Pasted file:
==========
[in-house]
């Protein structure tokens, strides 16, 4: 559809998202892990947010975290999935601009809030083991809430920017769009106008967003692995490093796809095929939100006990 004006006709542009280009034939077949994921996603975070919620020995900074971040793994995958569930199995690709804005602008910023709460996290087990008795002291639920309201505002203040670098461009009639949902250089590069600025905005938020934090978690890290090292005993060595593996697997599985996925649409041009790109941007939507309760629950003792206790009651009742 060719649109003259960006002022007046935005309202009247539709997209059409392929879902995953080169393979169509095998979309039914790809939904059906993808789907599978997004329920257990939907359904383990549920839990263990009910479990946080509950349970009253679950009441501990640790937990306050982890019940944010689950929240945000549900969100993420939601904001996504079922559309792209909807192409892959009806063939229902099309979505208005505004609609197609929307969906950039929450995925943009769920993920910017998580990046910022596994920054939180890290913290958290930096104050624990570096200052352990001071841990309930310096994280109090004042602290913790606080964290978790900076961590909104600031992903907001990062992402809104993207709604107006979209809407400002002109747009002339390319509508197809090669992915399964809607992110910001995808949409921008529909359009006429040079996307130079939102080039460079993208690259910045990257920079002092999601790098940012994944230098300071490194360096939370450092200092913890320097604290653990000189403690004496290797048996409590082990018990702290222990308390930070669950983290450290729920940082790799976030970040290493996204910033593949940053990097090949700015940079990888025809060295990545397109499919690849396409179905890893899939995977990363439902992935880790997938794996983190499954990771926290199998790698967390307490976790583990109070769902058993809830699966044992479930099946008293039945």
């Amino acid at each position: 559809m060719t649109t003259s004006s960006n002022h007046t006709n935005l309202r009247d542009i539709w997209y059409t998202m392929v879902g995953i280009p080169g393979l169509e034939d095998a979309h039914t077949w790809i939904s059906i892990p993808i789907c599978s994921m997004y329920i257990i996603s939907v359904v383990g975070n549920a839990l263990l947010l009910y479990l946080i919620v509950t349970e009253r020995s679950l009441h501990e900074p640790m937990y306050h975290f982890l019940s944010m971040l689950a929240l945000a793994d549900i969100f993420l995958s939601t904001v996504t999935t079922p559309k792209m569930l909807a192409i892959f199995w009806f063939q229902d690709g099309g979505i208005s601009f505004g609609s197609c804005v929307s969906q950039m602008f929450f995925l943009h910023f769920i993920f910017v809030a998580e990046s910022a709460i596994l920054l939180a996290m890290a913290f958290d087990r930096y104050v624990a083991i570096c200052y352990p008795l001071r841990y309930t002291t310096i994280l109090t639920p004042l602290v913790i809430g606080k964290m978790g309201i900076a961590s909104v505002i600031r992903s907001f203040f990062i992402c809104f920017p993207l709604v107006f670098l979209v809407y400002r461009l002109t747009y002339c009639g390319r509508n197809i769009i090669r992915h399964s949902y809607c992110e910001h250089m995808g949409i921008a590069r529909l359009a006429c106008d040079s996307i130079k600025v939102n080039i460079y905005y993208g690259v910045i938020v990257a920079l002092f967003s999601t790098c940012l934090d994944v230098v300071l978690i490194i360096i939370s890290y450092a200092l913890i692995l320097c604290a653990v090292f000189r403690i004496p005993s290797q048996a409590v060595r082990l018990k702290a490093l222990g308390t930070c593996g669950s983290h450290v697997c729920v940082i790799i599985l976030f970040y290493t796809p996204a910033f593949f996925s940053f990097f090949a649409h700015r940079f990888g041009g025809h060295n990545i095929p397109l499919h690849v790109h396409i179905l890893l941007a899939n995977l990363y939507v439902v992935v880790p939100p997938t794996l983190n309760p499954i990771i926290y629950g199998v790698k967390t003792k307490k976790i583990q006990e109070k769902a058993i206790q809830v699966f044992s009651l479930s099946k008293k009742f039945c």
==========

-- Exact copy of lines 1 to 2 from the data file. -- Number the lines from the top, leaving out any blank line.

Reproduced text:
[in-house]
């Protein structure tokens, strides 16, 4: 559809998202892990947010975290999935601009809030083991809430920017769009106008967003692995490093796809095929939100006990 004006006709542009280009034939077949994921996603975070919620020995900074971040793994995958569930199995690709804005602008910023709460996290087990008795002291639920309201505002203040670098461009009639949902250089590069600025905005938020934090978690890290090292005993060595593996697997599985996925649409041009790109941007939507309760629950003792206790009651009742 060719649109003259960006002022007046935005309202009247539709997209059409392929879902995953080169393979169509095998979309039914790809939904059906993808789907599978997004329920257990939907359904383990549920839990263990009910479990946080509950349970009253679950009441501990640790937990306050982890019940944010689950929240945000549900969100993420939601904001996504079922559309792209909807192409892959009806063939229902099309979505208005505004609609197609929307969906950039929450995925943009769920993920910017998580990046910022596994920054939180890290913290958290930096104050624990570096200052352990001071841990309930310096994280109090004042602290913790606080964290978790900076961590909104600031992903907001990062992402809104993207709604107006979209809407400002002109747009002339390319509508197809090669992915399964809607992110910001995808949409921008529909359009006429040079996307130079939102080039460079993208690259910045990257920079002092999601790098940012994944230098300071490194360096939370450092200092913890320097604290653990000189403690004496290797048996409590082990018990702290222990308390930070669950983290450290729920940082790799976030970040290493996204910033593949940053990097090949700015940079990888025809060295990545397109499919690849396409179905890893899939995977990363439902992935880790997938794996983190499954990771926290199998790698967390307490976790583990109070769902058993809830699966044992479930099946008293039945």